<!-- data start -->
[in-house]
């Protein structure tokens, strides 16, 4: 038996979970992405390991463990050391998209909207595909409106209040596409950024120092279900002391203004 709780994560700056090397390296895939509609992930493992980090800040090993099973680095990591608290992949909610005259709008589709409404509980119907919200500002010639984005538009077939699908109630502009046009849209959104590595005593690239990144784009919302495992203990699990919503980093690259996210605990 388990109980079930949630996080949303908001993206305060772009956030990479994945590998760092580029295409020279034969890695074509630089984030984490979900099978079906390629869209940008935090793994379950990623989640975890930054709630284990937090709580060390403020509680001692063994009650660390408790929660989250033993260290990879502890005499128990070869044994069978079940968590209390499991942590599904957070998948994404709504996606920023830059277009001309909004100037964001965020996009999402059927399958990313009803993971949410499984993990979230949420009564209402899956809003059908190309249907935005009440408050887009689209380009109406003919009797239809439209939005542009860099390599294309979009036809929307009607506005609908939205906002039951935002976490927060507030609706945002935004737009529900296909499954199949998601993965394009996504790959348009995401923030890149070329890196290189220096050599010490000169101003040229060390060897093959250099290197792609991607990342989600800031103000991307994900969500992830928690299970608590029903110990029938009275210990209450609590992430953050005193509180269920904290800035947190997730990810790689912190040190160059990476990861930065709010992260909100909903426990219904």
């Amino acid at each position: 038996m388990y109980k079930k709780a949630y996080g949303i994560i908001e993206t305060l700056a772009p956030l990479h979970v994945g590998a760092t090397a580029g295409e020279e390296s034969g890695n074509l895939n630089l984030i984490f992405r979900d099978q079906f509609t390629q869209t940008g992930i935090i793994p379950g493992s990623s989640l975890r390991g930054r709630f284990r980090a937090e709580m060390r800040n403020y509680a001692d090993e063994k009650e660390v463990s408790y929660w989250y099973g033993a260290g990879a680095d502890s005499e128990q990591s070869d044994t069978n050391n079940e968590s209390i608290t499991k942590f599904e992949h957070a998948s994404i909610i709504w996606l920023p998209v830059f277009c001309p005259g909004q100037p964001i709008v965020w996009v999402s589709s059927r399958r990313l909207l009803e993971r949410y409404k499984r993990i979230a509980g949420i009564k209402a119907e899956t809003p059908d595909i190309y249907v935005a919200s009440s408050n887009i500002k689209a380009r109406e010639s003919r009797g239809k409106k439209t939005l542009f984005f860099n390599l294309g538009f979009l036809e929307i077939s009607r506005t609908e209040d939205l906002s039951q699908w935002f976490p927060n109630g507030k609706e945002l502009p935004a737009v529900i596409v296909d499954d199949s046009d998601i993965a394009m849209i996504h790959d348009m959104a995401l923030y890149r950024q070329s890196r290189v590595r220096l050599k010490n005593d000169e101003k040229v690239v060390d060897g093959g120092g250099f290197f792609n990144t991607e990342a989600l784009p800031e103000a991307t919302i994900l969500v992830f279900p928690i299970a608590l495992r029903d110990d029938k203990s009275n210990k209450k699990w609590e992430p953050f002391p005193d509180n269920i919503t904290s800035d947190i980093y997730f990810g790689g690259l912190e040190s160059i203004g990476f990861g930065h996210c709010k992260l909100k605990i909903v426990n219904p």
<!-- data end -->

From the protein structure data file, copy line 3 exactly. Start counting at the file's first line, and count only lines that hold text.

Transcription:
């Amino acid at each position: 038996m388990y109980k079930k709780a949630y996080g949303i994560i908001e993206t305060l700056a772009p956030l990479h979970v994945g590998a760092t090397a580029g295409e020279e390296s034969g890695n074509l895939n630089l984030i984490f992405r979900d099978q079906f509609t390629q869209t940008g992930i935090i793994p379950g493992s990623s989640l975890r390991g930054r709630f284990r980090a937090e709580m060390r800040n403020y509680a001692d090993e063994k009650e660390v463990s408790y929660w989250y099973g033993a260290g990879a680095d502890s005499e128990q990591s070869d044994t069978n050391n079940e968590s209390i608290t499991k942590f599904e992949h957070a998948s994404i909610i709504w996606l920023p998209v830059f277009c001309p005259g909004q100037p964001i709008v965020w996009v999402s589709s059927r399958r990313l909207l009803e993971r949410y409404k499984r993990i979230a509980g949420i009564k209402a119907e899956t809003p059908d595909i190309y249907v935005a919200s009440s408050n887009i500002k689209a380009r109406e010639s003919r009797g239809k409106k439209t939005l542009f984005f860099n390599l294309g538009f979009l036809e929307i077939s009607r506005t609908e209040d939205l906002s039951q699908w935002f976490p927060n109630g507030k609706e945002l502009p935004a737009v529900i596409v296909d499954d199949s046009d998601i993965a394009m849209i996504h790959d348009m959104a995401l923030y890149r950024q070329s890196r290189v590595r220096l050599k010490n005593d000169e101003k040229v690239v060390d060897g093959g120092g250099f290197f792609n990144t991607e990342a989600l784009p800031e103000a991307t919302i994900l969500v992830f279900p928690i299970a608590l495992r029903d110990d029938k203990s009275n210990k209450k699990w609590e992430p953050f002391p005193d509180n269920i919503t904290s800035d947190i980093y997730f990810g790689g690259l912190e040190s160059i203004g990476f990861g930065h996210c709010k992260l909100k605990i909903v426990n219904p």